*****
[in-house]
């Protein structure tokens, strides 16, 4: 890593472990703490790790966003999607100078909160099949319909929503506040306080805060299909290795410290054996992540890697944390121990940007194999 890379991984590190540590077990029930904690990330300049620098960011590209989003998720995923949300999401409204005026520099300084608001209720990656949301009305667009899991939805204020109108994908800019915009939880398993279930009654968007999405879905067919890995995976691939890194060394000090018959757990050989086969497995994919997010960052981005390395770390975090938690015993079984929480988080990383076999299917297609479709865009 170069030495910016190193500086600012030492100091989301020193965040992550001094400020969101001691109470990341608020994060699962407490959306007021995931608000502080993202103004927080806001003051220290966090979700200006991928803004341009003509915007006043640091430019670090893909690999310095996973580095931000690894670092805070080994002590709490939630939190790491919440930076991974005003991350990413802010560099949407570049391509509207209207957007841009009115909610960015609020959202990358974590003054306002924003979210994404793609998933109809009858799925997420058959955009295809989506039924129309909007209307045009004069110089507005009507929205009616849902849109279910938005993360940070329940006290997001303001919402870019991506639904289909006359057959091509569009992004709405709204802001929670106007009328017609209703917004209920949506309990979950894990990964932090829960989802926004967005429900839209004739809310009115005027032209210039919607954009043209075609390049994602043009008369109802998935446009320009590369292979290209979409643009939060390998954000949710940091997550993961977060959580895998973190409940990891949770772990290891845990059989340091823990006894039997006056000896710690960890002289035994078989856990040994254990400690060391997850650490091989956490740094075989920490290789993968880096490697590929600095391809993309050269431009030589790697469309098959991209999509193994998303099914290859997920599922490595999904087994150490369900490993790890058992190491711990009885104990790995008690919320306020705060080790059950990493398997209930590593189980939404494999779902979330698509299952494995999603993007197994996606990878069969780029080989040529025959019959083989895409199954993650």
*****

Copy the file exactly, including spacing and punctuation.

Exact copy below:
[in-house]
């Protein structure tokens, strides 16, 4: 890593472990703490790790966003999607100078909160099949319909929503506040306080805060299909290795410290054996992540890697944390121990940007194999 890379991984590190540590077990029930904690990330300049620098960011590209989003998720995923949300999401409204005026520099300084608001209720990656949301009305667009899991939805204020109108994908800019915009939880398993279930009654968007999405879905067919890995995976691939890194060394000090018959757990050989086969497995994919997010960052981005390395770390975090938690015993079984929480988080990383076999299917297609479709865009 170069030495910016190193500086600012030492100091989301020193965040992550001094400020969101001691109470990341608020994060699962407490959306007021995931608000502080993202103004927080806001003051220290966090979700200006991928803004341009003509915007006043640091430019670090893909690999310095996973580095931000690894670092805070080994002590709490939630939190790491919440930076991974005003991350990413802010560099949407570049391509509207209207957007841009009115909610960015609020959202990358974590003054306002924003979210994404793609998933109809009858799925997420058959955009295809989506039924129309909007209307045009004069110089507005009507929205009616849902849109279910938005993360940070329940006290997001303001919402870019991506639904289909006359057959091509569009992004709405709204802001929670106007009328017609209703917004209920949506309990979950894990990964932090829960989802926004967005429900839209004739809310009115005027032209210039919607954009043209075609390049994602043009008369109802998935446009320009590369292979290209979409643009939060390998954000949710940091997550993961977060959580895998973190409940990891949770772990290891845990059989340091823990006894039997006056000896710690960890002289035994078989856990040994254990400690060391997850650490091989956490740094075989920490290789993968880096490697590929600095391809993309050269431009030589790697469309098959991209999509193994998303099914290859997920599922490595999904087994150490369900490993790890058992190491711990009885104990790995008690919320306020705060080790059950990493398997209930590593189980939404494999779902979330698509299952494995999603993007197994996606990878069969780029080989040529025959019959083989895409199954993650």